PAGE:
The six incoming council members will have two months to catch up on a budget process that has been in progress since February. 

The city’s fiscal year runs from Oct. 1-Sept 30. The council typically adopts the budget in September after the city manager delivers a five-year capital improvement plan and annual budget.

Returning council member Cary Moon began working on the Fort Worth City budget in October. It will be difficult for new council members to catch up fast enough to make large contributions to the budget process, he said. 

“They’re behind the eight-ball,” Moon said. 

The council will have only a couple of million dollars, in the city’s billion-dollar budget, to play with, Moon said. 

Fort Worth’s newest council members were sworn into office o June 15. From left to right: Jared Williams, Leonard Firestone, Chris Nettles and Elizabeth M. Beck. (Cristian ArguetaSoto | Fort Worth Report)

His priority is maintaining the current tax rate. He expects the new council members to bring lots of energy and ideas, but time constraints may not allow them to make much of an impact. 

“There’s just a limited amount of time to contribute,” he said. “In the end, my door is open to help the new council members, and there’s probably a lot they could help me with, too.”

The new class of council members report they are coming in with ideas on how they would ideally like to bring money back to their districts. For Elizabeth Beck of District 9, funding public transportation is a top priority. 

Chris Nettles of District 8 wants to build his district through supporting community garden programs until they can bring in long-term solutions to increase the amount of fresh food in his district. The 76104 ZIP code, which falls in District 8, has the lowest life expectancy in the state

“We want to reallocate some of those budget items,” he said, “as well as work with tax incentives to get some of these things inside of our district.”

District 6 council member Jared Williams wants to invest in business and public safety. He mentioned investing in existing small businesses and incubating new ventures to create jobs in the district. 

“We have some investments that we really need to make in order to ensure that our neighbors are able to get around Fort Worth in an efficient, modern and safe way,” Williams said. 

Other council members said they would prioritize tax policies. 

“I will do my best to speak on behalf of the citizens of District 3,” council member Michael Crain said. “For the most part, they want to figure out a way we can continue to lower the property tax rates.”

All of the incoming council members pointed out that they have limited information about the process and a lot to learn now that they have been sworn in as council members.

During the next few weeks, they will meet with city staff to get acquainted with the budget process. 

“This provides an excellent opportunity for newly elected council members to become familiar with the budget process and their critical role in setting the city’s budget for the upcoming fiscal year,” Michelle Gutt, director of communications for the council, said in a statement.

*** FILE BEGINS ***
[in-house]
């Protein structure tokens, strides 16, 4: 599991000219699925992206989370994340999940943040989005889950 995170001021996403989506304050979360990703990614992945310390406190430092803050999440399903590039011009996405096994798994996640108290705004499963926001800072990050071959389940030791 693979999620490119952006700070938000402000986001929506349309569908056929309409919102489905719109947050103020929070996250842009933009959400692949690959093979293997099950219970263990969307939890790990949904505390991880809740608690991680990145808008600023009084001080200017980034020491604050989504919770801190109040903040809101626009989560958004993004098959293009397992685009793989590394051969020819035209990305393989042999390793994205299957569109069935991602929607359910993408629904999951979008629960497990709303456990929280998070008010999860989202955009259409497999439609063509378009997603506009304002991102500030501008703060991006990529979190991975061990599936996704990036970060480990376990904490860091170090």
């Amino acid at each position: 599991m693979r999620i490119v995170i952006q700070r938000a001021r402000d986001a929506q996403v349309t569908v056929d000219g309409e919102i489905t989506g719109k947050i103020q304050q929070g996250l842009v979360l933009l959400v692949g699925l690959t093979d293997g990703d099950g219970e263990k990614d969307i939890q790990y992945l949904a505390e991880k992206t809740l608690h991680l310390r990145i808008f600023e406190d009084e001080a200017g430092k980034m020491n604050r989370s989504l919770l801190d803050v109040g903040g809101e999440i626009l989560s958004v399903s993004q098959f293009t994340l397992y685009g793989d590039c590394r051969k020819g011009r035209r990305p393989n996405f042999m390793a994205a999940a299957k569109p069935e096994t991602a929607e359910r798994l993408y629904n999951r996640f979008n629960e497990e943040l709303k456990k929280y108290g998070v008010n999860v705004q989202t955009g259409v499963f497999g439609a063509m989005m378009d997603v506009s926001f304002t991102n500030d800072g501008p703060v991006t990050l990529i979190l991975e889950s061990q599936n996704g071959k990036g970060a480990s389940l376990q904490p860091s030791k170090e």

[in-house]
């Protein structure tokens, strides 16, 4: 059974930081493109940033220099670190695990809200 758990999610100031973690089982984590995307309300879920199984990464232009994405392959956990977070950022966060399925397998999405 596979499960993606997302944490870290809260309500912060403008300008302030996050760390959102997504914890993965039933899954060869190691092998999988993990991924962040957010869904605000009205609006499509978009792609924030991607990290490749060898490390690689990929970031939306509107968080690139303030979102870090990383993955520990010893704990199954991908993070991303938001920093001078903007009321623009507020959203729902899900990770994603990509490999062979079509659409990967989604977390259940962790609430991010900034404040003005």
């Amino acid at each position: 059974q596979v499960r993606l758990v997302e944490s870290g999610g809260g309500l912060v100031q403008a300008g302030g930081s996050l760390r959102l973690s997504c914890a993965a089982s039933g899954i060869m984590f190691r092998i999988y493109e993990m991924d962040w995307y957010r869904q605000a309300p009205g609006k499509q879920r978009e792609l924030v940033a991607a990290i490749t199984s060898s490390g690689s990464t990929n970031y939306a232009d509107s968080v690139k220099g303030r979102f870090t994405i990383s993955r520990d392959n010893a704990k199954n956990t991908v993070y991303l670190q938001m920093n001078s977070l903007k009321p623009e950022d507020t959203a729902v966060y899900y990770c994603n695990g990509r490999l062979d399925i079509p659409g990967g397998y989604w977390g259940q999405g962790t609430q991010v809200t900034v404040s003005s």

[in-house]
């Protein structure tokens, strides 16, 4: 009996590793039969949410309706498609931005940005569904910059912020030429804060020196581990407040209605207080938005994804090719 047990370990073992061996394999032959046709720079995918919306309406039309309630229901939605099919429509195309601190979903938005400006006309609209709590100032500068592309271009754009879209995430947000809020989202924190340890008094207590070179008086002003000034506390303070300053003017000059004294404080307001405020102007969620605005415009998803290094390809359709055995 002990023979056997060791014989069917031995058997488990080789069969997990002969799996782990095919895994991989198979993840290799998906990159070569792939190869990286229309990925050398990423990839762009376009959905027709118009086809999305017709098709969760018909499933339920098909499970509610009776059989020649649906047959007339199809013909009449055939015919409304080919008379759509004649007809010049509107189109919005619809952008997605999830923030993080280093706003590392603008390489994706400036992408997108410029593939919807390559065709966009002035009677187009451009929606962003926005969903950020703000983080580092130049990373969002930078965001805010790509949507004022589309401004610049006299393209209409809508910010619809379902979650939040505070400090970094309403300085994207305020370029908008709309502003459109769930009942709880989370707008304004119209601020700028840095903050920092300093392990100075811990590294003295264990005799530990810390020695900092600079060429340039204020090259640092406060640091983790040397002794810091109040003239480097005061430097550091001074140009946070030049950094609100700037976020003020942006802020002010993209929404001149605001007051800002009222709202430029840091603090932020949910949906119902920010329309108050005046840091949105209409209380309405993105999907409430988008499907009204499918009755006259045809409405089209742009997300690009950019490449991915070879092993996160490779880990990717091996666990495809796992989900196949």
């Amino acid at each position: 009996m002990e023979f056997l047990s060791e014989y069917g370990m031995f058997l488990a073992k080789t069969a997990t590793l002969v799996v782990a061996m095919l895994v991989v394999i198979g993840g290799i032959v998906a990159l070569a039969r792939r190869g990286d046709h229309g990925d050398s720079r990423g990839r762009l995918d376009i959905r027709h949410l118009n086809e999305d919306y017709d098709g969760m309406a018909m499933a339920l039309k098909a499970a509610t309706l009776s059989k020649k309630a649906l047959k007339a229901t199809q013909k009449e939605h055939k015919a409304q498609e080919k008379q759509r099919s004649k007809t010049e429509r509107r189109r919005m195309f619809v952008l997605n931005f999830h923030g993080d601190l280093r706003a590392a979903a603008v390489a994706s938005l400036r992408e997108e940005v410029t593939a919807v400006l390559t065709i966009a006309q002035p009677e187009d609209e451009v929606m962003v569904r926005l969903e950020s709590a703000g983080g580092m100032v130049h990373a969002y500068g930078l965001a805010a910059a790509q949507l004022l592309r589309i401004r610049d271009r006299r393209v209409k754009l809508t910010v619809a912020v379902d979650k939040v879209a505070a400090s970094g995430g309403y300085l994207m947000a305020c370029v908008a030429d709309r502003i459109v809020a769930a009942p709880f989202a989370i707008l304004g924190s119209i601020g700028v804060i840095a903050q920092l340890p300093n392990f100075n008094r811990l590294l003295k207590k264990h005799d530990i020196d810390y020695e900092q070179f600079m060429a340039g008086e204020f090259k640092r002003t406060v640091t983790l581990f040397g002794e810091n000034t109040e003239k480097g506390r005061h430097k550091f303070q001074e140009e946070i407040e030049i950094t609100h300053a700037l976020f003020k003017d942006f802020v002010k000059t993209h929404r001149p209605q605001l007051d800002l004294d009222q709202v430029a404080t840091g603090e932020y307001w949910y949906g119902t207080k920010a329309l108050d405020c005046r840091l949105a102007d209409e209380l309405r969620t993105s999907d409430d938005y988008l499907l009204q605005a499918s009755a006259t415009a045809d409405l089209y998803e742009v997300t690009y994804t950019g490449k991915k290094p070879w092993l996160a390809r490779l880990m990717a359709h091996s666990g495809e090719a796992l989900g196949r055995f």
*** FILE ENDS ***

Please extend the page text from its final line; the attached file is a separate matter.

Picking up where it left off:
Mayor Mattie Parker will also be joining the process late. The process is one of the most important votes she will make on City Council, she said in a statement. 

Mayor Mattie Parker replaced former-mayor Betsy Price as mayor of the city. (Cristian ArguetaSoto | Fort Worth Report)

“I look forward to hitting the ground running with city management and City Council on the budget process, with fiscal responsibility, efficiency and superior city services that focus on safe and prosperous neighborhoods as my budget priorities,” she said. 

How you can get involved:

Residents may submit comments about the budget to The comments will be compiled and shared with the council.

Through the summer, the city will be hosting a series of open houses and meetings where the public can share their thoughts.

Later this month, the webpage will go live. There, the city will launch a survey where residents can give input on budget priorities. 

The city manager will deliver the recommended budget on Aug 10. After that, the city will hold a series of public meetings to discuss the budget. 

A series of budget workshops will be available for City Council members to ask questions about the budget. The council will then host up to four budget work sessions in August and September up until the budget is finalized. 

Finally, between Aug. 24-Sept. 14, the council will hold public hearings during City Council meetings, which will be open for public comment. 

The council is scheduled to consider adopting the budget Sept. 21. 

The new city council members’ first meeting will be Tuesday, June 22.

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Rachel BehrndtGovernment Accountability Reporter

Rachel Behrndt is a government accountability reporter for the Fort Worth Report in collaboration with KERA. She is a recent graduate of the University of Missouri where she majored in Journalism and Political...

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